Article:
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BWW Review: SONGS FOR A NEW WORLD at Arizona Regional Theatre

BWW Review: SONGS FOR A NEW WORLD at Arizona Regional Theatre

Straight-forward, well-acted, and beautifully sung, Songs for a New World at Arizona Regional Theatre is wonderful. The set is simple, but the actors use the space well. The cast is made up of four singers, two men and two women, with a small band on stage which creates a unique ambiance. Each song is presented with sincerity - sometimes humor - and a depth that is quintessential to Jason Robert Brown.

The company is small, but their voices soar to the rafters. When all four actors are on stage, there is an electricity that flows through the theater. The songs are beautiful and their voices blend perfectly to create the illusion that there are more than four voices singing.

As Woman 1, Xandra Gunnell, is lovely. She has a fantastic singing voice and excellent emotional depth. Her voice blends well with the other singers, but she has no trouble commanding the solos. "I'm Not Afraid of Anything" is especially poignant and Gunnell rises to the occasion on every song she sings.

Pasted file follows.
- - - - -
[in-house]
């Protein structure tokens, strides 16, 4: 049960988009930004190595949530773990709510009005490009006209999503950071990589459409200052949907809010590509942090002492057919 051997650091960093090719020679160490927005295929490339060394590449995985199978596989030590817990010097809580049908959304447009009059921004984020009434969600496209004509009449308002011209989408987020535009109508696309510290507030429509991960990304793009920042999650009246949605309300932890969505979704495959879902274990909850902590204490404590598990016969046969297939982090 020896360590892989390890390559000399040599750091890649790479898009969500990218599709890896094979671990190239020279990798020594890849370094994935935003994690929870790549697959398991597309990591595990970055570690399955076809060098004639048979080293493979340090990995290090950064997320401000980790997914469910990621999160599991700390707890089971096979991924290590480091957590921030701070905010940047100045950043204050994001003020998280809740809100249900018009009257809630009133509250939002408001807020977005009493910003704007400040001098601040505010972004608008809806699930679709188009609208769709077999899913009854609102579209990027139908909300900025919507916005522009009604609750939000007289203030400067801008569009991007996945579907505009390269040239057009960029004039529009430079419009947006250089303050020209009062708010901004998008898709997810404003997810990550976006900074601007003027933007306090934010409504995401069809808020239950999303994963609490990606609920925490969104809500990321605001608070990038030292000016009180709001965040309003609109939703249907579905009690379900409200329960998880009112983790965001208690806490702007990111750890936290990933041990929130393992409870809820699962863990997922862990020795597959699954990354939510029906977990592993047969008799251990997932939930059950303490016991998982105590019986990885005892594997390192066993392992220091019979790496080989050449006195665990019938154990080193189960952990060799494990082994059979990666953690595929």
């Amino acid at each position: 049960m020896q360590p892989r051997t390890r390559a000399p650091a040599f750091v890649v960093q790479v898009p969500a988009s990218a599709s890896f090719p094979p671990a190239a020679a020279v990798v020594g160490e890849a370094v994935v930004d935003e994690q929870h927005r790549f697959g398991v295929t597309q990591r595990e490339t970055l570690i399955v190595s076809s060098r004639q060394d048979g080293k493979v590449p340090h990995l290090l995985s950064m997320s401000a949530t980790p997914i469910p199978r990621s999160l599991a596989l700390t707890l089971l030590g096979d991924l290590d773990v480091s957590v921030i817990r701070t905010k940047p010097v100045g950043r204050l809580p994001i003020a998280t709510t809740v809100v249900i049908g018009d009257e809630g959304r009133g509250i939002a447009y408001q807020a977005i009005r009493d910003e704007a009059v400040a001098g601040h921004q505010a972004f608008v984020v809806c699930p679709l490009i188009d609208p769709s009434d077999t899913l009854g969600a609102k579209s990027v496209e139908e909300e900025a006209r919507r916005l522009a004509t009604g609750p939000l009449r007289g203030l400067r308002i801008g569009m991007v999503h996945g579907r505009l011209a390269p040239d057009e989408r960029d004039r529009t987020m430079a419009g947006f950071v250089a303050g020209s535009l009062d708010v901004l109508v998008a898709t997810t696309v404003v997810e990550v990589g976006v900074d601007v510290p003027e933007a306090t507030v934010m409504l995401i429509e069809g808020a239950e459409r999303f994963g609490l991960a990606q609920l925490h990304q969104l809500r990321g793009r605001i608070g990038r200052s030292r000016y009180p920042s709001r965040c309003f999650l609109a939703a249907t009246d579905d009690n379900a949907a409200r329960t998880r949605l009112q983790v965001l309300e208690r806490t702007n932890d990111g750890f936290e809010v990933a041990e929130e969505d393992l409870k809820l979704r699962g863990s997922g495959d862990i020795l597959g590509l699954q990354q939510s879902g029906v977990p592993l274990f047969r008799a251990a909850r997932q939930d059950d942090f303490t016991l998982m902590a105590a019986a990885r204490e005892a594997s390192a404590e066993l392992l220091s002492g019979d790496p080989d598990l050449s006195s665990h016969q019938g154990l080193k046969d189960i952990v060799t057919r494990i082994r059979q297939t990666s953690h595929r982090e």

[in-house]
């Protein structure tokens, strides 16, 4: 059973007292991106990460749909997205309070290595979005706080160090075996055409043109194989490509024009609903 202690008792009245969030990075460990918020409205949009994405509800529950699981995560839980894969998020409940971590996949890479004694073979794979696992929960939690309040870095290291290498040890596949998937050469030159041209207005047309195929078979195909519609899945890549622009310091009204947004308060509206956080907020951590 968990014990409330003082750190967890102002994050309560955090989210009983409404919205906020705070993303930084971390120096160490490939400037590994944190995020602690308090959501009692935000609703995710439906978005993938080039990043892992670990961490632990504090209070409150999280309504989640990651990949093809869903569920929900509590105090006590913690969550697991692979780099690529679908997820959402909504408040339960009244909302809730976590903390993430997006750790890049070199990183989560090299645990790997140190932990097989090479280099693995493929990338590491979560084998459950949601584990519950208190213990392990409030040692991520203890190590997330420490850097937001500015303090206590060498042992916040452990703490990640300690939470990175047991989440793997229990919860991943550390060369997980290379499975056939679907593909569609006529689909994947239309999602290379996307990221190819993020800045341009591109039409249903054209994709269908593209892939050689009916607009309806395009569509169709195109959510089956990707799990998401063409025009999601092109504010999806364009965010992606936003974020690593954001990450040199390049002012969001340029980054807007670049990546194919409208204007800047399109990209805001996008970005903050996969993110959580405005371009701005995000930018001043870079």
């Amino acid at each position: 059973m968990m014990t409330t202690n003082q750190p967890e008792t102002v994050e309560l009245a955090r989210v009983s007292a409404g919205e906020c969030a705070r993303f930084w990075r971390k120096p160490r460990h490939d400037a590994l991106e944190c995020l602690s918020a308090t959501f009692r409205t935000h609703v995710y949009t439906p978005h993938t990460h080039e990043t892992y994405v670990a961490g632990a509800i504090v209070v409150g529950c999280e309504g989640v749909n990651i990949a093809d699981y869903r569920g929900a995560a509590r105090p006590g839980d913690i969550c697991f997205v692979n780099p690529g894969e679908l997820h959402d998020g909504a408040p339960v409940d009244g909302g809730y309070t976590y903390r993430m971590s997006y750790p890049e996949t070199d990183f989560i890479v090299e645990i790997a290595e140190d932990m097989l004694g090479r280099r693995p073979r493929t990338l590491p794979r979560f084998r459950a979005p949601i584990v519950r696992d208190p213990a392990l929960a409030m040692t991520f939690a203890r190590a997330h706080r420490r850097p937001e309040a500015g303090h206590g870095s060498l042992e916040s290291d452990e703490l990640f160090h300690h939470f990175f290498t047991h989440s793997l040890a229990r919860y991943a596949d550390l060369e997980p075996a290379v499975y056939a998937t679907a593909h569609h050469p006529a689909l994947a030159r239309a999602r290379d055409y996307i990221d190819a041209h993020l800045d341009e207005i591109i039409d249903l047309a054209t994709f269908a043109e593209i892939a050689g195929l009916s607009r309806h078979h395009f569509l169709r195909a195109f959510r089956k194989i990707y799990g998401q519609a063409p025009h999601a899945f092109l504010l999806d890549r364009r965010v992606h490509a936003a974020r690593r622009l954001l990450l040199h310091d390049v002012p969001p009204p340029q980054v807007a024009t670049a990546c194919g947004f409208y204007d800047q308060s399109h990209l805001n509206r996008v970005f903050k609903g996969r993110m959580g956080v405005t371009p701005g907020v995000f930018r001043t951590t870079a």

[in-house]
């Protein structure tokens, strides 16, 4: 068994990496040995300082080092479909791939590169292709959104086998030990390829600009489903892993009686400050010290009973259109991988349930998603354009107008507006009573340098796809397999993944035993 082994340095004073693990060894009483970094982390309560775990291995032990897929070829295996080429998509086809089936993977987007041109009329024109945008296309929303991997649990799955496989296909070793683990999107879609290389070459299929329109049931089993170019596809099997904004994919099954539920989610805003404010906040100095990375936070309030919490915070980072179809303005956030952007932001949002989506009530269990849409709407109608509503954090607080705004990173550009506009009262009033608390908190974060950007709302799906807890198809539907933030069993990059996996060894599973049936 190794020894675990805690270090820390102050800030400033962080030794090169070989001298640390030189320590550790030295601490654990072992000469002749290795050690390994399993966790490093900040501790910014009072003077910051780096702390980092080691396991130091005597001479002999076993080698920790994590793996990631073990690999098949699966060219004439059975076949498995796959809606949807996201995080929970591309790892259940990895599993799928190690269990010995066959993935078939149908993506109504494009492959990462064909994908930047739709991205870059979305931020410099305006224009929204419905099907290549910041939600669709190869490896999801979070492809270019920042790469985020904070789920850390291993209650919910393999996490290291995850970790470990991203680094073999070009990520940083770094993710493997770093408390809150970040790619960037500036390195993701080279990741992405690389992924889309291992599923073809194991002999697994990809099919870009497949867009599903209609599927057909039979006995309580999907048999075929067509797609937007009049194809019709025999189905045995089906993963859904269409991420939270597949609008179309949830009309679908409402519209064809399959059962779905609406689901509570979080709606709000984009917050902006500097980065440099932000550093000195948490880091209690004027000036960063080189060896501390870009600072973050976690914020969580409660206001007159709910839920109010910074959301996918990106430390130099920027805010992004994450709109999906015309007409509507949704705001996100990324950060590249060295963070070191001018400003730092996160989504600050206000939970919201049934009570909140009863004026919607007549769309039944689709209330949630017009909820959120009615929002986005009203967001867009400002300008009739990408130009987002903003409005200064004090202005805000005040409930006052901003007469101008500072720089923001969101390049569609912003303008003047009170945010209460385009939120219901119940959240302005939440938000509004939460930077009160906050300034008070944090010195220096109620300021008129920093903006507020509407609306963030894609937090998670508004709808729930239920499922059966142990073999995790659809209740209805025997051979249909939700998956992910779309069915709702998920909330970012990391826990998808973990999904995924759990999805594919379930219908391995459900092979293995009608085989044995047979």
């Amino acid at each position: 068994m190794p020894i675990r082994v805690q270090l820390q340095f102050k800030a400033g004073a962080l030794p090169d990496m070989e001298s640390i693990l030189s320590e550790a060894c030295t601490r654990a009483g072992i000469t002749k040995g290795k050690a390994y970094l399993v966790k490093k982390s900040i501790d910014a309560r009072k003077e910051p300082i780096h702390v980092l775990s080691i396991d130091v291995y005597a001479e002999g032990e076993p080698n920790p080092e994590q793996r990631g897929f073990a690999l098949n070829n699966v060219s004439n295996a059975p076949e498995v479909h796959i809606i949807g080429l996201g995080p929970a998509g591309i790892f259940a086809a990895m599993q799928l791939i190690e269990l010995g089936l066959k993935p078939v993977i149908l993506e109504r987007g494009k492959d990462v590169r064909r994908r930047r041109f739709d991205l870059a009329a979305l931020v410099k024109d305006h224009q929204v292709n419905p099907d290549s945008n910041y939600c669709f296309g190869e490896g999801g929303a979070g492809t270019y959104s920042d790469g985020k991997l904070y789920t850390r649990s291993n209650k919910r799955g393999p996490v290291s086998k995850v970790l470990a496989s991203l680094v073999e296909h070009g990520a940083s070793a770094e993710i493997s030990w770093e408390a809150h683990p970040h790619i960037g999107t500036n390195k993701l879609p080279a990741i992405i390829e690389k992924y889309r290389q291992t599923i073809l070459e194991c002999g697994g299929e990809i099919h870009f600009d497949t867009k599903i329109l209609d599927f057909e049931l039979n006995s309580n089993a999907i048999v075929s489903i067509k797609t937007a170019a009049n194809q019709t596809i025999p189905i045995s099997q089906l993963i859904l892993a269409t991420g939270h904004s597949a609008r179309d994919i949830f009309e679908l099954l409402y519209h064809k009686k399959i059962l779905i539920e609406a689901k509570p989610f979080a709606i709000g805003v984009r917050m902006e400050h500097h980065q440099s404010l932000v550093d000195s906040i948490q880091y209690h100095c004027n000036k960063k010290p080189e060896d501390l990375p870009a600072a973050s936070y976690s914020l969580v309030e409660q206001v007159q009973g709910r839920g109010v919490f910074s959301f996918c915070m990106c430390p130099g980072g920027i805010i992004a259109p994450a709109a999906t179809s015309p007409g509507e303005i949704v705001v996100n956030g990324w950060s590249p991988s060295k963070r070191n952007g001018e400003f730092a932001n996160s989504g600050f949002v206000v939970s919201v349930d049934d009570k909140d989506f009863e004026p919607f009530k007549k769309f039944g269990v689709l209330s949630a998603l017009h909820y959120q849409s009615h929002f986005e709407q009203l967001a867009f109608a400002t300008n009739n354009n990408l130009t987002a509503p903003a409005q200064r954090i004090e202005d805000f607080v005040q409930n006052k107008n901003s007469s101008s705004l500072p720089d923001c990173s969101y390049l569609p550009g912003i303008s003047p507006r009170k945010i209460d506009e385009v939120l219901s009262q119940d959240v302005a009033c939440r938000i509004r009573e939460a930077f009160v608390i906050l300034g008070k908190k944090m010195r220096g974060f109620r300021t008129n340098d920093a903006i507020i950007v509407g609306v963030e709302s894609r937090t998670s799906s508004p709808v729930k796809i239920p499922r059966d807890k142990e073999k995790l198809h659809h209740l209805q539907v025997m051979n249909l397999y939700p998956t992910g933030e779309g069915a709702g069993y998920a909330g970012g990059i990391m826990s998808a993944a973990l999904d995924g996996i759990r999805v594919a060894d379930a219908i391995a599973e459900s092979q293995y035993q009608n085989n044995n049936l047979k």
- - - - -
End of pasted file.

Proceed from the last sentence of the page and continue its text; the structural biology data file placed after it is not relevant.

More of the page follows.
Woman 2 is played by Alicia Ferrin. She provides much of the comedic relief with "Just One Step" and "Surabaya Santa" in which she displays a convincing German accent, but she also believably presents melancholy and grief.

Nathan Sheppard as Man 1 presents the plight of youth, poor decisions, duty, and sacrifice. His voice soars as he sings, "Flying Home" which leaves the audience in awe. Sheppard inhabits each character he presents which allows the audience to feel the honesty of his performance.

"She Cries" is one of the highlights of the show. Marvelously sung by Darren Friedman, the song perfectly showcases the grandeur and the excruciating reality of love. Friedman has a natural stage presence and the songs sit perfectly in his register.

Directed by CJ O'Hara, who also provided the music direction, Songs for a New World is a delight. Each song presents a different aspect of the human condition which allows the audience to reflect on what makes us human and that in the end, "we'll be fine".

Photo provided courtesy of Arizona Regional Theatre.

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